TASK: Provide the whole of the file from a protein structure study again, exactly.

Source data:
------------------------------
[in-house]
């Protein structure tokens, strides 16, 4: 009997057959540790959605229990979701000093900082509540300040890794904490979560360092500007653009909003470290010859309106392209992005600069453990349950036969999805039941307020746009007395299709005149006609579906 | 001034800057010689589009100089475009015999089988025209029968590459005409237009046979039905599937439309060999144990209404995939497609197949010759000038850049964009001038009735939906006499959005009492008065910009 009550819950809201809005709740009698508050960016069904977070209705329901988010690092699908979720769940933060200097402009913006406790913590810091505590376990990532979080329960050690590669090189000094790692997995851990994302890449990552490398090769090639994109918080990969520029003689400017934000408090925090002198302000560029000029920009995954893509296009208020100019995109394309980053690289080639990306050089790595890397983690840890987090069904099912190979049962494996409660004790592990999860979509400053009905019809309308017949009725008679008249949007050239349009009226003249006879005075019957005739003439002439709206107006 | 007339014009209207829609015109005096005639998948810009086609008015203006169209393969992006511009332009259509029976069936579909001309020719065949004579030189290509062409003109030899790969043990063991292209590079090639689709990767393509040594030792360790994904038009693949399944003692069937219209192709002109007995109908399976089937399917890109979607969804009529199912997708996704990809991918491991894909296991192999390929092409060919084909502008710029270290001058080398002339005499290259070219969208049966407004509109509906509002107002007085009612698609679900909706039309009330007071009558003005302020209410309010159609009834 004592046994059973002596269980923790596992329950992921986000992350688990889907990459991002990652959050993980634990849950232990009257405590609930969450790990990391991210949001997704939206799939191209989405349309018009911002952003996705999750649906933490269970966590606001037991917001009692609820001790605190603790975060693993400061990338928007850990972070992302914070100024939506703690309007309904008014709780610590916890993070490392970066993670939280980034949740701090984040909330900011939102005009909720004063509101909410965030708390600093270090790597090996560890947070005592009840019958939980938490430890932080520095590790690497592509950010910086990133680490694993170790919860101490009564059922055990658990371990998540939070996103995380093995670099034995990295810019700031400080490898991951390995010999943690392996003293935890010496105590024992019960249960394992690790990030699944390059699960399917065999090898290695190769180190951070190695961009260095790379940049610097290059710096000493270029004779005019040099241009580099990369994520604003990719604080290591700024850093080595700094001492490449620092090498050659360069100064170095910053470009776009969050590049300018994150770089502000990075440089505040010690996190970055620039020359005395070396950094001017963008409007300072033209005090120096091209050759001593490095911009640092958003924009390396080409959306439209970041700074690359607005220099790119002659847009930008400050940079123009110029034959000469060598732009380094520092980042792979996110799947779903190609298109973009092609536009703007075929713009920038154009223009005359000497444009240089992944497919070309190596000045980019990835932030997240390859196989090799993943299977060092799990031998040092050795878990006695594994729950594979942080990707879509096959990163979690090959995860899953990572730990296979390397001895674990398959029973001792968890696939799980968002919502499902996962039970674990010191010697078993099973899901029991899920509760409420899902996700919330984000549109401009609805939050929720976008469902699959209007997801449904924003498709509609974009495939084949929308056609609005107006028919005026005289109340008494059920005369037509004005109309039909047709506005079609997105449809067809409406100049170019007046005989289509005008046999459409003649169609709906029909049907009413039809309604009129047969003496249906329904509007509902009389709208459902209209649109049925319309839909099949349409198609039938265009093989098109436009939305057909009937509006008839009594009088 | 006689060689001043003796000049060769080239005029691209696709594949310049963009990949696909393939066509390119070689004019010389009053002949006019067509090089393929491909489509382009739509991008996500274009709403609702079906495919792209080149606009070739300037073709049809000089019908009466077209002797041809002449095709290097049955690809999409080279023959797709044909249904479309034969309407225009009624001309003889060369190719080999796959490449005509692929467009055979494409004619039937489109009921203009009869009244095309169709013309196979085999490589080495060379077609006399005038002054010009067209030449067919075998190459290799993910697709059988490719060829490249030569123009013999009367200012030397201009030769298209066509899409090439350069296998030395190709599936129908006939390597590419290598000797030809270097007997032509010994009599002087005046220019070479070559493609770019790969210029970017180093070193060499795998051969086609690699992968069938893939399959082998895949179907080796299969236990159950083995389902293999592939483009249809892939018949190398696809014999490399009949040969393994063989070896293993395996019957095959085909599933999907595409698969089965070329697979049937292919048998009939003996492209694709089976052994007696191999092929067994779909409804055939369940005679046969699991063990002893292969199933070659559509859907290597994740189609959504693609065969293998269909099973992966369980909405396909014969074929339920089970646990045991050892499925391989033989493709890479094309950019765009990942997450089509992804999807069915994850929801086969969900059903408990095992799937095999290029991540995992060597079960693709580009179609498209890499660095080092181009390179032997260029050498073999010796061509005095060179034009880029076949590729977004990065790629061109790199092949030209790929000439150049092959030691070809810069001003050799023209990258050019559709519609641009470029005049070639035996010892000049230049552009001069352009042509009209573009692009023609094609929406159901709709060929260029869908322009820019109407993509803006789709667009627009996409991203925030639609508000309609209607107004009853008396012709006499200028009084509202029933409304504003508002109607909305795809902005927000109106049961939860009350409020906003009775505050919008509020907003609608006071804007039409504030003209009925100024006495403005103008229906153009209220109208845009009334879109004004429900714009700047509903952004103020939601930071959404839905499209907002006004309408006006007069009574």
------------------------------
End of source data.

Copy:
[in-house]
């Protein structure tokens, strides 16, 4: 009997057959540790959605229990979701000093900082509540300040890794904490979560360092500007653009909003470290010859309106392209992005600069453990349950036969999805039941307020746009007395299709005149006609579906 | 001034800057010689589009100089475009015999089988025209029968590459005409237009046979039905599937439309060999144990209404995939497609197949010759000038850049964009001038009735939906006499959005009492008065910009 009550819950809201809005709740009698508050960016069904977070209705329901988010690092699908979720769940933060200097402009913006406790913590810091505590376990990532979080329960050690590669090189000094790692997995851990994302890449990552490398090769090639994109918080990969520029003689400017934000408090925090002198302000560029000029920009995954893509296009208020100019995109394309980053690289080639990306050089790595890397983690840890987090069904099912190979049962494996409660004790592990999860979509400053009905019809309308017949009725008679008249949007050239349009009226003249006879005075019957005739003439002439709206107006 | 007339014009209207829609015109005096005639998948810009086609008015203006169209393969992006511009332009259509029976069936579909001309020719065949004579030189290509062409003109030899790969043990063991292209590079090639689709990767393509040594030792360790994904038009693949399944003692069937219209192709002109007995109908399976089937399917890109979607969804009529199912997708996704990809991918491991894909296991192999390929092409060919084909502008710029270290001058080398002339005499290259070219969208049966407004509109509906509002107002007085009612698609679900909706039309009330007071009558003005302020209410309010159609009834 004592046994059973002596269980923790596992329950992921986000992350688990889907990459991002990652959050993980634990849950232990009257405590609930969450790990990391991210949001997704939206799939191209989405349309018009911002952003996705999750649906933490269970966590606001037991917001009692609820001790605190603790975060693993400061990338928007850990972070992302914070100024939506703690309007309904008014709780610590916890993070490392970066993670939280980034949740701090984040909330900011939102005009909720004063509101909410965030708390600093270090790597090996560890947070005592009840019958939980938490430890932080520095590790690497592509950010910086990133680490694993170790919860101490009564059922055990658990371990998540939070996103995380093995670099034995990295810019700031400080490898991951390995010999943690392996003293935890010496105590024992019960249960394992690790990030699944390059699960399917065999090898290695190769180190951070190695961009260095790379940049610097290059710096000493270029004779005019040099241009580099990369994520604003990719604080290591700024850093080595700094001492490449620092090498050659360069100064170095910053470009776009969050590049300018994150770089502000990075440089505040010690996190970055620039020359005395070396950094001017963008409007300072033209005090120096091209050759001593490095911009640092958003924009390396080409959306439209970041700074690359607005220099790119002659847009930008400050940079123009110029034959000469060598732009380094520092980042792979996110799947779903190609298109973009092609536009703007075929713009920038154009223009005359000497444009240089992944497919070309190596000045980019990835932030997240390859196989090799993943299977060092799990031998040092050795878990006695594994729950594979942080990707879509096959990163979690090959995860899953990572730990296979390397001895674990398959029973001792968890696939799980968002919502499902996962039970674990010191010697078993099973899901029991899920509760409420899902996700919330984000549109401009609805939050929720976008469902699959209007997801449904924003498709509609974009495939084949929308056609609005107006028919005026005289109340008494059920005369037509004005109309039909047709506005079609997105449809067809409406100049170019007046005989289509005008046999459409003649169609709906029909049907009413039809309604009129047969003496249906329904509007509902009389709208459902209209649109049925319309839909099949349409198609039938265009093989098109436009939305057909009937509006008839009594009088 | 006689060689001043003796000049060769080239005029691209696709594949310049963009990949696909393939066509390119070689004019010389009053002949006019067509090089393929491909489509382009739509991008996500274009709403609702079906495919792209080149606009070739300037073709049809000089019908009466077209002797041809002449095709290097049955690809999409080279023959797709044909249904479309034969309407225009009624001309003889060369190719080999796959490449005509692929467009055979494409004619039937489109009921203009009869009244095309169709013309196979085999490589080495060379077609006399005038002054010009067209030449067919075998190459290799993910697709059988490719060829490249030569123009013999009367200012030397201009030769298209066509899409090439350069296998030395190709599936129908006939390597590419290598000797030809270097007997032509010994009599002087005046220019070479070559493609770019790969210029970017180093070193060499795998051969086609690699992968069938893939399959082998895949179907080796299969236990159950083995389902293999592939483009249809892939018949190398696809014999490399009949040969393994063989070896293993395996019957095959085909599933999907595409698969089965070329697979049937292919048998009939003996492209694709089976052994007696191999092929067994779909409804055939369940005679046969699991063990002893292969199933070659559509859907290597994740189609959504693609065969293998269909099973992966369980909405396909014969074929339920089970646990045991050892499925391989033989493709890479094309950019765009990942997450089509992804999807069915994850929801086969969900059903408990095992799937095999290029991540995992060597079960693709580009179609498209890499660095080092181009390179032997260029050498073999010796061509005095060179034009880029076949590729977004990065790629061109790199092949030209790929000439150049092959030691070809810069001003050799023209990258050019559709519609641009470029005049070639035996010892000049230049552009001069352009042509009209573009692009023609094609929406159901709709060929260029869908322009820019109407993509803006789709667009627009996409991203925030639609508000309609209607107004009853008396012709006499200028009084509202029933409304504003508002109607909305795809902005927000109106049961939860009350409020906003009775505050919008509020907003609608006071804007039409504030003209009925100024006495403005103008229906153009209220109208845009009334879109004004429900714009700047509903952004103020939601930071959404839905499209907002006004309408006006007069009574």